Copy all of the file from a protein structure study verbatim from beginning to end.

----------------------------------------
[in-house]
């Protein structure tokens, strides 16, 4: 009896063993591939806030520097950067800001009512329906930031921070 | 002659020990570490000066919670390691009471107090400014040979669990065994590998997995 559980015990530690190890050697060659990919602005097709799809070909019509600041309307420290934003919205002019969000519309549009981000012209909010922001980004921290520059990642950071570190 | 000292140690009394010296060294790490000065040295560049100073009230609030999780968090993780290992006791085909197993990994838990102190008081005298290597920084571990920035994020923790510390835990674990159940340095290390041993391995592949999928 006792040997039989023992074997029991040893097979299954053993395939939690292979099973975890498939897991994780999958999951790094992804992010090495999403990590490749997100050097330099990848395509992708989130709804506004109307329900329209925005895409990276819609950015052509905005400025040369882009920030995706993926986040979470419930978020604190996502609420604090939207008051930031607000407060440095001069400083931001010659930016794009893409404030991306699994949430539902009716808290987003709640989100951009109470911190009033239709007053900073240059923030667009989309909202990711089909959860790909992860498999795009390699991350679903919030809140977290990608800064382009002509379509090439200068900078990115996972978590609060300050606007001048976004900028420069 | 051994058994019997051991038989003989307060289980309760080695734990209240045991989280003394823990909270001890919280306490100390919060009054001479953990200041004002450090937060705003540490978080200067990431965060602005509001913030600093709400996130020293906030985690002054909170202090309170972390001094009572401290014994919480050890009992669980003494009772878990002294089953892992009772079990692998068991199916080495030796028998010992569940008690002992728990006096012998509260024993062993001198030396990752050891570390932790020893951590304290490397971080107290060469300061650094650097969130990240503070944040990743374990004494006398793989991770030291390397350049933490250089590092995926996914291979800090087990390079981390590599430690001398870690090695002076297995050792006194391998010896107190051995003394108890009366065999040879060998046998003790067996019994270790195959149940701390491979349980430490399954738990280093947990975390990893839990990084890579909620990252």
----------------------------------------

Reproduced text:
[in-house]
């Protein structure tokens, strides 16, 4: 009896063993591939806030520097950067800001009512329906930031921070 | 002659020990570490000066919670390691009471107090400014040979669990065994590998997995 559980015990530690190890050697060659990919602005097709799809070909019509600041309307420290934003919205002019969000519309549009981000012209909010922001980004921290520059990642950071570190 | 000292140690009394010296060294790490000065040295560049100073009230609030999780968090993780290992006791085909197993990994838990102190008081005298290597920084571990920035994020923790510390835990674990159940340095290390041993391995592949999928 006792040997039989023992074997029991040893097979299954053993395939939690292979099973975890498939897991994780999958999951790094992804992010090495999403990590490749997100050097330099990848395509992708989130709804506004109307329900329209925005895409990276819609950015052509905005400025040369882009920030995706993926986040979470419930978020604190996502609420604090939207008051930031607000407060440095001069400083931001010659930016794009893409404030991306699994949430539902009716808290987003709640989100951009109470911190009033239709007053900073240059923030667009989309909202990711089909959860790909992860498999795009390699991350679903919030809140977290990608800064382009002509379509090439200068900078990115996972978590609060300050606007001048976004900028420069 | 051994058994019997051991038989003989307060289980309760080695734990209240045991989280003394823990909270001890919280306490100390919060009054001479953990200041004002450090937060705003540490978080200067990431965060602005509001913030600093709400996130020293906030985690002054909170202090309170972390001094009572401290014994919480050890009992669980003494009772878990002294089953892992009772079990692998068991199916080495030796028998010992569940008690002992728990006096012998509260024993062993001198030396990752050891570390932790020893951590304290490397971080107290060469300061650094650097969130990240503070944040990743374990004494006398793989991770030291390397350049933490250089590092995926996914291979800090087990390079981390590599430690001398870690090695002076297995050792006194391998010896107190051995003394108890009366065999040879060998046998003790067996019994270790195959149940701390491979349980430490399954738990280093947990975390990893839990990084890579909620990252």